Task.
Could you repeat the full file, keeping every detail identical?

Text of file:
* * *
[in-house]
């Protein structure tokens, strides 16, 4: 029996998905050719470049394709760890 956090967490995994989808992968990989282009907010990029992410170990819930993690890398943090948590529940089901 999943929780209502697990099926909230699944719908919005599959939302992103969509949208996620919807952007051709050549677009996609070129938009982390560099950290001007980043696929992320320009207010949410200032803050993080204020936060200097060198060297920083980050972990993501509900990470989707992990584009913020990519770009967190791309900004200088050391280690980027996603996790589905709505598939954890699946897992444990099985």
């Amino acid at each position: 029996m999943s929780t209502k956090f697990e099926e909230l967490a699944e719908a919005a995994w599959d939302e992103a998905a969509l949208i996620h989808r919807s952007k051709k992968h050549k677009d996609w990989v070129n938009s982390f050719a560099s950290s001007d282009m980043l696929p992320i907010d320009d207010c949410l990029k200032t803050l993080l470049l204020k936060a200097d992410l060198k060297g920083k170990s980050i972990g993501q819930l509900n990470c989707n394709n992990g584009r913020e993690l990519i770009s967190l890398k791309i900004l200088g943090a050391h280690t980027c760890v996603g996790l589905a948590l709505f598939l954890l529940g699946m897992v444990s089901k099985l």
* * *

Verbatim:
[in-house]
């Protein structure tokens, strides 16, 4: 029996998905050719470049394709760890 956090967490995994989808992968990989282009907010990029992410170990819930993690890398943090948590529940089901 999943929780209502697990099926909230699944719908919005599959939302992103969509949208996620919807952007051709050549677009996609070129938009982390560099950290001007980043696929992320320009207010949410200032803050993080204020936060200097060198060297920083980050972990993501509900990470989707992990584009913020990519770009967190791309900004200088050391280690980027996603996790589905709505598939954890699946897992444990099985």
């Amino acid at each position: 029996m999943s929780t209502k956090f697990e099926e909230l967490a699944e719908a919005a995994w599959d939302e992103a998905a969509l949208i996620h989808r919807s952007k051709k992968h050549k677009d996609w990989v070129n938009s982390f050719a560099s950290s001007d282009m980043l696929p992320i907010d320009d207010c949410l990029k200032t803050l993080l470049l204020k936060a200097d992410l060198k060297g920083k170990s980050i972990g993501q819930l509900n990470c989707n394709n992990g584009r913020e993690l990519i770009s967190l890398k791309i900004l200088g943090a050391h280690t980027c760890v996603g996790l589905a948590l709505f598939l954890l529940g699946m897992v444990s089901k099985l």